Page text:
- Количество слайдов: 51
Camellia sinensis: Origins and physical characteristics v Name: Camellia sinensis / Camellia assamica v Origins (biologically speaking & in legend) v Leaf & plant shape v Cultivation regions: flatlands, hillside and mountain top fields v Harvesting times Version date: 3/16/2018 7: 21 AM
Basic names of the tea plant Camellia sinensis var. sinensis Camellia sinensis var. assamica
Origins: Indian study, 1959 P. Maheshwari and S. L. Tandon, “Agriculture and Economic Development in India” Economic Botany Vol. 13, No 3 (Jul-Sep 1959)
Origins: Basic topographic map of East and Southeast Asia
Origins: Basic topographic map of East and Southeast Asia (with early origin area marked in blue)
Origins: 1986 china/Australia article that argues for the likely development of tea in the Yunnan area because of its biodiversity. Li Xiwen and D. Walker “The Plant Geography of Yunnan Province, Southwest China” Journal of Biogeography Vol. 13, No 5 (Sep 1986)
Origins: 2007 multi- country study arguing for a single origin of tea in the northern Myanmar, Yunnan and Sichuan districts. T. Yamamoto, M. Kim and L. R. Juneja Chemistry and Applications of Green Tea (CRC Press, 2007)
Origins: Their map. T. Yamamoto, M. Kim and L. R. Juneja Chemistry and Applications of Green Tea (CRC Press, 2007)
Origins (traditional claims): Shen Nong and his classic on medical plants Shen Nong is a legendary emperor of China, said to live around 2600 B. C. The text referred to in the next two sources, while attributed to him, dates from the Han dynasty (206 BC– 220 AD). That text is Divine Farmer’s Grasses and Roots Classic (Shennong Ben Cao Jing 神農本草經 ).
Origins (traditional claims): Account from a Chinese-based series introducing the culture of China The origin of tea is lost among history and legends. What can be roughly confirmed is that tea originated in the southwest of China. In Yunnan and other places there still exist wild tea trees over 1, 000 years old. It is said that the first man to discover what tea can do is Shen Nong — the father of agriculture and herbal medicine in China. In time immemorial, people knew very little about plants. In order to find out which plants could be eaten and which couldn’t, Shen Nong tasted various kinds of plants to find out their features as food or medicine.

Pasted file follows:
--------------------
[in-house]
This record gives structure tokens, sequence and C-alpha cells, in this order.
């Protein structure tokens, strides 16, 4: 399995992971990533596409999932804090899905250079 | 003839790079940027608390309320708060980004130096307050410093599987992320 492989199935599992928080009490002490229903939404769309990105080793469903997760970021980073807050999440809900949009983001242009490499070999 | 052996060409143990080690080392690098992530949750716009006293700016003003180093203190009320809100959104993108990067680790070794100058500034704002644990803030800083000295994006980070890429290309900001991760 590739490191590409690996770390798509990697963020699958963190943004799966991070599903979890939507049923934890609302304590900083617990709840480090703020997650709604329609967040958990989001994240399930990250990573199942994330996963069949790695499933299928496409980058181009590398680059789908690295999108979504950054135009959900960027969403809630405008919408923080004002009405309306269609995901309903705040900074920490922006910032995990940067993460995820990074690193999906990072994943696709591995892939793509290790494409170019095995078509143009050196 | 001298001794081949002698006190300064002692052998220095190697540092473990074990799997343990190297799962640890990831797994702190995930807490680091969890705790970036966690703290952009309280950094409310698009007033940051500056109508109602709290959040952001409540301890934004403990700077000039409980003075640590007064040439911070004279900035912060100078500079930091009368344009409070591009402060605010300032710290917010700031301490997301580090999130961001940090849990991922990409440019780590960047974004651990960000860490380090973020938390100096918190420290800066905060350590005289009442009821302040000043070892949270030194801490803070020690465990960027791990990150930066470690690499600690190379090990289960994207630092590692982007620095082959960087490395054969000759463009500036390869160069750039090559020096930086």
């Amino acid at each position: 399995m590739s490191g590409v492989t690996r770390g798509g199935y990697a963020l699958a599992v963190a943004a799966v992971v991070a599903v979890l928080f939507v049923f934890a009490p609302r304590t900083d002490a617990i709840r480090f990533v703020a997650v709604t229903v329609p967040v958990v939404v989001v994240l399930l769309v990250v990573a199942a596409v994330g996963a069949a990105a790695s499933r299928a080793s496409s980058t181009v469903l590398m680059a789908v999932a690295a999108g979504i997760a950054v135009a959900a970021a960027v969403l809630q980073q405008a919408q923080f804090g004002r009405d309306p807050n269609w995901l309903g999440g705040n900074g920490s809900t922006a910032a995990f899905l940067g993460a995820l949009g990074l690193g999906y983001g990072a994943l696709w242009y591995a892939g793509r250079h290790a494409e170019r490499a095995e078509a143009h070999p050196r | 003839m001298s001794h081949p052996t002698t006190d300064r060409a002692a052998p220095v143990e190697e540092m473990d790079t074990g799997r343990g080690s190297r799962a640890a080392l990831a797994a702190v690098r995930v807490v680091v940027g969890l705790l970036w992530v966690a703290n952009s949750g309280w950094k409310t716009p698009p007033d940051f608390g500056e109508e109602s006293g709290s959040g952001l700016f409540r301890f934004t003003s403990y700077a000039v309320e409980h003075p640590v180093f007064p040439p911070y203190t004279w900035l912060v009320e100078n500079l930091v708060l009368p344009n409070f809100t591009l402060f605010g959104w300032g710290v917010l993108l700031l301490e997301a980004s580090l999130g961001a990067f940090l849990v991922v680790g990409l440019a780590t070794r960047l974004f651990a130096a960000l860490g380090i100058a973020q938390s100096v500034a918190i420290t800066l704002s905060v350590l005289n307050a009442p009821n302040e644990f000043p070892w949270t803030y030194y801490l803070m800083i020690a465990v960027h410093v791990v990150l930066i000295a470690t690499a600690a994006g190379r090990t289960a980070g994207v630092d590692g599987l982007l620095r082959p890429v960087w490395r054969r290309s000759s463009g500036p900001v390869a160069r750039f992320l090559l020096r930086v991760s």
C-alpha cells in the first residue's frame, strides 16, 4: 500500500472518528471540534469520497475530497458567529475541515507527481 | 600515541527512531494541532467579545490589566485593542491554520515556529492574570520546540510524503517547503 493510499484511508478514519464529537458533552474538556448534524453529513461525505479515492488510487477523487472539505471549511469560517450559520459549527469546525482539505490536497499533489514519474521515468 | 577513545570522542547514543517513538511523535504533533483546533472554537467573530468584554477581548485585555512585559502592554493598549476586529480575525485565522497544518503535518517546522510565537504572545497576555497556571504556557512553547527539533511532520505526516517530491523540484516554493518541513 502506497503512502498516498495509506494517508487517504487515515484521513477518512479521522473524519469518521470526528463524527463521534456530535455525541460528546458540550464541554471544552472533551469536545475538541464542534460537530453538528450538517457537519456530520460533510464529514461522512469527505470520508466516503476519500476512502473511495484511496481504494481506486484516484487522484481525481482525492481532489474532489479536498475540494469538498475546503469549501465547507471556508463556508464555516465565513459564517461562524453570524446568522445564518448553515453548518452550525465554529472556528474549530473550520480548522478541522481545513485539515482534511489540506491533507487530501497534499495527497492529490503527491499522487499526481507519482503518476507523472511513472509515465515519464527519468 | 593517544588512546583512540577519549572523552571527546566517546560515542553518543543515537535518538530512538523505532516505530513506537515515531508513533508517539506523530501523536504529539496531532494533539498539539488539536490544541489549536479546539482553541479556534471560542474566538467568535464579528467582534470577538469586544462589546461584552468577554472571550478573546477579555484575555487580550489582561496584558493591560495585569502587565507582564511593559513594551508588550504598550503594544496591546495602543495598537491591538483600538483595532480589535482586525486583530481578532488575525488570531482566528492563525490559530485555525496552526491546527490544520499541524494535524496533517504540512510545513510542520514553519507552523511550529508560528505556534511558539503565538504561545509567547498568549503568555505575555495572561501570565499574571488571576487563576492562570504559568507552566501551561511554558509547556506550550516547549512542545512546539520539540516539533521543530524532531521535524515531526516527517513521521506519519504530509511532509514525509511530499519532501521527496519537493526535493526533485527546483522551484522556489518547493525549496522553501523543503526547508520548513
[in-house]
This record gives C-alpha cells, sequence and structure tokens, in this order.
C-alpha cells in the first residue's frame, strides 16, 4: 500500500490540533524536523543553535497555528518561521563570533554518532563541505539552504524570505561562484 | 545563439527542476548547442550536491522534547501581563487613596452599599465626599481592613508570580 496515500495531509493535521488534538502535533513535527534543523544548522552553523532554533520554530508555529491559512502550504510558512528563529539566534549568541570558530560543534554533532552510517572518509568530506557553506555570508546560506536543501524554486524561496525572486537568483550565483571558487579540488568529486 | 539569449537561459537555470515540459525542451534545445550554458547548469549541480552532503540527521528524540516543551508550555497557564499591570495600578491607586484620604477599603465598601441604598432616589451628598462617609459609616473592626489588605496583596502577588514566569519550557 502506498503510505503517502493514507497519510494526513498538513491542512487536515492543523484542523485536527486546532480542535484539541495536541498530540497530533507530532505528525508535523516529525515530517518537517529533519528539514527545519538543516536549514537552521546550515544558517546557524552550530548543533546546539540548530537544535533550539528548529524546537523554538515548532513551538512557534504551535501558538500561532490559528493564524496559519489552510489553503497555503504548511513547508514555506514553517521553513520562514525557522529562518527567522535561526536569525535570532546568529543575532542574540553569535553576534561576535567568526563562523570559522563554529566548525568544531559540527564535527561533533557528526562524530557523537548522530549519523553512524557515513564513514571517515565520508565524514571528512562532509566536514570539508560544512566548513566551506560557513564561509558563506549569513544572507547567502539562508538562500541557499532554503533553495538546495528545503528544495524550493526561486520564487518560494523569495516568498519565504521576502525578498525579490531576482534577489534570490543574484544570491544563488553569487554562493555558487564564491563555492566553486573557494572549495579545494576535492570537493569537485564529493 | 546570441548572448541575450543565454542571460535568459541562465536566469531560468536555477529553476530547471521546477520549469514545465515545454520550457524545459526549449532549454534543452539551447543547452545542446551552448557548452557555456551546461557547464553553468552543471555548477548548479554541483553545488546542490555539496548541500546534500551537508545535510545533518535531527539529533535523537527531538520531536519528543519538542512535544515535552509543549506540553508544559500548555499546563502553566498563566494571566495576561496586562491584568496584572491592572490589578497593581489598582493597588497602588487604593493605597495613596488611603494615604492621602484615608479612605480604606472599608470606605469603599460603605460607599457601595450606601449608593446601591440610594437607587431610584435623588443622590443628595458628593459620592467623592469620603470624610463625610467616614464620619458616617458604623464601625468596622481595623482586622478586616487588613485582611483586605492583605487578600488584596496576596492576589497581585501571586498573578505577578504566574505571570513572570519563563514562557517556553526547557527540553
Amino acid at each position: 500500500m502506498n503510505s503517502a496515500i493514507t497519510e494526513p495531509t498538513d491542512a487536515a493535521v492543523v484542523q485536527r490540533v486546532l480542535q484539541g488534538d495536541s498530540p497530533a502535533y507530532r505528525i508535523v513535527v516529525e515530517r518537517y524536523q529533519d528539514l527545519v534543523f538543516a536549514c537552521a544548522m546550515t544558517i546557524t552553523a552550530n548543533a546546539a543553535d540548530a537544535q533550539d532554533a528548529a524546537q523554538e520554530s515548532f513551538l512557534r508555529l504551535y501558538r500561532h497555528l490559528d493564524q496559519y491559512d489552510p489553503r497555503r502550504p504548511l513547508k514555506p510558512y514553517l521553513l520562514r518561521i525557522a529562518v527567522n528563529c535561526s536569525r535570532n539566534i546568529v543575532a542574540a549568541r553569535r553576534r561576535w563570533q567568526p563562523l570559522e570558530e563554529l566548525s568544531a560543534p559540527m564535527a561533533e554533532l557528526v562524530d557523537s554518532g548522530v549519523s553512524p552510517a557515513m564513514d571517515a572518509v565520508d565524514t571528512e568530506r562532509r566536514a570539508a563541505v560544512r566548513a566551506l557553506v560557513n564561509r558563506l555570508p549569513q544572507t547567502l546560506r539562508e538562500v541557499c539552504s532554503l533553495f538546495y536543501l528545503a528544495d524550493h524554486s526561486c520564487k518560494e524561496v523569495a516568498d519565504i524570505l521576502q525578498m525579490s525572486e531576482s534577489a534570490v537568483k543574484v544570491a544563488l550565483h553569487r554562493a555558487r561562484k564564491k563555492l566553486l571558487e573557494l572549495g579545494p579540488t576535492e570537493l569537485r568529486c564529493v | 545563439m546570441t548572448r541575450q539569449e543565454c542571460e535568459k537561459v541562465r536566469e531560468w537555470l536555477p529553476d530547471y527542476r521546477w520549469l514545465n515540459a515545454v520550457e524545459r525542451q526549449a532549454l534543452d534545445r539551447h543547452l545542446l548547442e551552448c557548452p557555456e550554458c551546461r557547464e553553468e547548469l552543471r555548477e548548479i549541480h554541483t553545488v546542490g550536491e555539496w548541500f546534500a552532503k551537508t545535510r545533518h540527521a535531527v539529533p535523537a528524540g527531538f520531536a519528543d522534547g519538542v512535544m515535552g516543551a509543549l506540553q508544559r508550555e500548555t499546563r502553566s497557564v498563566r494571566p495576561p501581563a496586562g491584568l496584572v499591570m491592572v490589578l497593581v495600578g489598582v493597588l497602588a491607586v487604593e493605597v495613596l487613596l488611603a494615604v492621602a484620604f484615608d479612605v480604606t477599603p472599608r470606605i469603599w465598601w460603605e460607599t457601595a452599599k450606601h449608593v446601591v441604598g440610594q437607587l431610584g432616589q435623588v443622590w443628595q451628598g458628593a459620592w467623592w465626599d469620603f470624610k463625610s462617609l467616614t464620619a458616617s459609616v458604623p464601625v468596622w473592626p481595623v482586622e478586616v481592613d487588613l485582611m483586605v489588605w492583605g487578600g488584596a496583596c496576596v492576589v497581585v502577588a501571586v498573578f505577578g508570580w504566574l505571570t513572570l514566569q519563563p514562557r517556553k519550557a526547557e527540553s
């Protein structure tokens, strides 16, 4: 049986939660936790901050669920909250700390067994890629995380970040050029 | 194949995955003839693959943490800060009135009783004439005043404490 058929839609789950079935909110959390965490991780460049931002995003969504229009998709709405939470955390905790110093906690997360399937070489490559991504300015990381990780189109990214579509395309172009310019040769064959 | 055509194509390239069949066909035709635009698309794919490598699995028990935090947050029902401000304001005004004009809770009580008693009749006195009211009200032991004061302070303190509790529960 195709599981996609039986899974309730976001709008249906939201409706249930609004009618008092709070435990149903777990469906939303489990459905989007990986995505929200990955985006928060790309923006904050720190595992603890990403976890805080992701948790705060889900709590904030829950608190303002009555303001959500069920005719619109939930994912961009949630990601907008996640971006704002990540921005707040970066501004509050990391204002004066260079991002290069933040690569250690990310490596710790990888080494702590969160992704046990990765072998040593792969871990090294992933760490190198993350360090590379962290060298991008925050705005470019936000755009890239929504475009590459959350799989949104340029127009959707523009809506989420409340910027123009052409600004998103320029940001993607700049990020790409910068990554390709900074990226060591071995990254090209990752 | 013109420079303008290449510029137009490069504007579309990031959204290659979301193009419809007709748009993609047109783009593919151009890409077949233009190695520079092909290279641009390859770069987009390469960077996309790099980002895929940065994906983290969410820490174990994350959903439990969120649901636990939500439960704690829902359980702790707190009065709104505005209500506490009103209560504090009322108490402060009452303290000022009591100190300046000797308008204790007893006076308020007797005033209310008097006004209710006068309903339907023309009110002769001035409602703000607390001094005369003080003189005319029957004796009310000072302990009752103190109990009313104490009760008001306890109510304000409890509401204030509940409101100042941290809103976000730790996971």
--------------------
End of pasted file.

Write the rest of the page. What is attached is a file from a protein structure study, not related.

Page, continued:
Origins (traditional claims): Account from a Chinese-based series introducing the culture of China Fortunately, Shen Nong had a transparent stomach, which made it possible for him, after he had eaten the plants, to observe the reaction in his stomach caused by them. That is where the famous story of “Shen Nong Tasting a Hundred Plants” came from. One day after walking for a long time, Shen Nong felt tired and thirsty, so he rested under a tree and started a fire to boil water. Suddenly some tree leaves fell into the water hollowware on the fire. Shen Nong drank the water and found it not only sweet and tasteful, but freshening as well. He found his exhaustion all gone, so he finished all the water in the hollowware.
Origins (traditional claims): China cultural series, cont. Another tale is a little different from this one, but more amazing. It is said that Shen Nong tried 72 different kinds of poisonous plants in a day and he lay on the ground, barely alive. At this moment, he noticed several leaves dropping from the tree beside him, giving off gusts of fragrance. What with curiosity and whit habit, Shen Nong put the leaves in his mouth and chewed them. After a little while, he felt well and energetic again. So he picked more leaves to eat and thus cleared all the poison in his body. Whatever way the story goes, tea interested Shen Nong and attracted him to do further research on its characteristics. The ancient Chinese medical book called Shen Nong Herbal, which is attributed to Shen Nong, says that “tea tastes bitter. Drinking it, one can think quicker, sleep less, move lighter, and see clearer. ” That is the earliest book to put down the medical functions of tea.
Origins (traditional claims): Passage from a comprehensive book on tea written by the 15 th Grand Master of Urasenke (one of the major Japanese branches of tea ritual practice): In Chakyô Shôsetsu the Zen prelate Daiten cites the “grand plant of the southern regions” and then follows with a note that tea “emerged in the warm lands of the South. ” Indeed, tropical areas such as India may be the original producers of tea. The tea that comes from the south-eastern part of the Chinese mainland, like that in Japan, has leaves that reach a maximum length of about seven centimeters and a width of about three centimeters. In central and southern China, however, conditions differ. Many plants from the southwestern area of Fujian, Guizhou, Sichuan, and Yunnan into northern Burma and eastern India have leaves as large as thirty centimeters long and fifteen centimeters wide, and one cannot distinguish at a glance whether they are tea or camellia bushes. Photo of a plant in the yard of a tea farm in Taiwan, taken by a student, who was told that this is a tea plant. (2013)